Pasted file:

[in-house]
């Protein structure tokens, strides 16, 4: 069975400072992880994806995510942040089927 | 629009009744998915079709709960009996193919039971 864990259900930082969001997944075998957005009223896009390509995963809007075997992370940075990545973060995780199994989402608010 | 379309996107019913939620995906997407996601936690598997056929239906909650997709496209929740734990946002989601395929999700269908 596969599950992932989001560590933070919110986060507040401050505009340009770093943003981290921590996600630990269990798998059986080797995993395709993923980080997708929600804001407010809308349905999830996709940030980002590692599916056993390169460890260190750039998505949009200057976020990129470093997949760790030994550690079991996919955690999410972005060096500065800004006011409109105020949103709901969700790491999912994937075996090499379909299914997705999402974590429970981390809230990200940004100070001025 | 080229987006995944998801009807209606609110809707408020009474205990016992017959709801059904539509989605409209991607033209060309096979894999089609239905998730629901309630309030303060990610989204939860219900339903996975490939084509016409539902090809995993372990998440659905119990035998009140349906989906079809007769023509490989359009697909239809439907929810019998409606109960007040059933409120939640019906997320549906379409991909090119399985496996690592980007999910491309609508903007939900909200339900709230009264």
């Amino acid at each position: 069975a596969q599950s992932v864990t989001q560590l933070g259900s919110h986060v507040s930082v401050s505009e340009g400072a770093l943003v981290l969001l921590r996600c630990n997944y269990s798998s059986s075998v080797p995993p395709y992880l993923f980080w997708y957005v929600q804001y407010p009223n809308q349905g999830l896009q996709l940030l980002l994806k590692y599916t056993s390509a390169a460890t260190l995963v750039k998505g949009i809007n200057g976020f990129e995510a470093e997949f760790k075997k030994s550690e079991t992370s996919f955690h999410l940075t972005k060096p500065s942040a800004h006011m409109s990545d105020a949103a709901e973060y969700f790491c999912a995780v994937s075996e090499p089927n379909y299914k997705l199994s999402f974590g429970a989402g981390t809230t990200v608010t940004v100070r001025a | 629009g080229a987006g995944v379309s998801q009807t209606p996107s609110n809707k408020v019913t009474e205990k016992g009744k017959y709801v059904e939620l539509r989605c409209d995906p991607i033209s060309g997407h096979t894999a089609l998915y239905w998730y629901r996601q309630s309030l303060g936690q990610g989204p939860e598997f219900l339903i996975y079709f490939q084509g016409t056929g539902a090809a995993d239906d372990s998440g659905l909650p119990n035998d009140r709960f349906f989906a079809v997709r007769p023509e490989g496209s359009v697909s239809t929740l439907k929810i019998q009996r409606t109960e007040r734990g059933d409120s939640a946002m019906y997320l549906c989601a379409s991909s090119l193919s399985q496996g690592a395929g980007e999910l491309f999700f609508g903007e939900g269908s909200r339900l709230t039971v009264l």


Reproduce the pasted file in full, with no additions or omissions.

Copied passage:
[in-house]
């Protein structure tokens, strides 16, 4: 069975400072992880994806995510942040089927 | 629009009744998915079709709960009996193919039971 864990259900930082969001997944075998957005009223896009390509995963809007075997992370940075990545973060995780199994989402608010 | 379309996107019913939620995906997407996601936690598997056929239906909650997709496209929740734990946002989601395929999700269908 596969599950992932989001560590933070919110986060507040401050505009340009770093943003981290921590996600630990269990798998059986080797995993395709993923980080997708929600804001407010809308349905999830996709940030980002590692599916056993390169460890260190750039998505949009200057976020990129470093997949760790030994550690079991996919955690999410972005060096500065800004006011409109105020949103709901969700790491999912994937075996090499379909299914997705999402974590429970981390809230990200940004100070001025 | 080229987006995944998801009807209606609110809707408020009474205990016992017959709801059904539509989605409209991607033209060309096979894999089609239905998730629901309630309030303060990610989204939860219900339903996975490939084509016409539902090809995993372990998440659905119990035998009140349906989906079809007769023509490989359009697909239809439907929810019998409606109960007040059933409120939640019906997320549906379409991909090119399985496996690592980007999910491309609508903007939900909200339900709230009264």
């Amino acid at each position: 069975a596969q599950s992932v864990t989001q560590l933070g259900s919110h986060v507040s930082v401050s505009e340009g400072a770093l943003v981290l969001l921590r996600c630990n997944y269990s798998s059986s075998v080797p995993p395709y992880l993923f980080w997708y957005v929600q804001y407010p009223n809308q349905g999830l896009q996709l940030l980002l994806k590692y599916t056993s390509a390169a460890t260190l995963v750039k998505g949009i809007n200057g976020f990129e995510a470093e997949f760790k075997k030994s550690e079991t992370s996919f955690h999410l940075t972005k060096p500065s942040a800004h006011m409109s990545d105020a949103a709901e973060y969700f790491c999912a995780v994937s075996e090499p089927n379909y299914k997705l199994s999402f974590g429970a989402g981390t809230t990200v608010t940004v100070r001025a | 629009g080229a987006g995944v379309s998801q009807t209606p996107s609110n809707k408020v019913t009474e205990k016992g009744k017959y709801v059904e939620l539509r989605c409209d995906p991607i033209s060309g997407h096979t894999a089609l998915y239905w998730y629901r996601q309630s309030l303060g936690q990610g989204p939860e598997f219900l339903i996975y079709f490939q084509g016409t056929g539902a090809a995993d239906d372990s998440g659905l909650p119990n035998d009140r709960f349906f989906a079809v997709r007769p023509e490989g496209s359009v697909s239809t929740l439907k929810i019998q009996r409606t109960e007040r734990g059933d409120s939640a946002m019906y997320l549906c989601a379409s991909s090119l193919s399985q496996g690592a395929g980007e999910l491309f999700f609508g903007e939900g269908s909200r339900l709230t039971v009264l």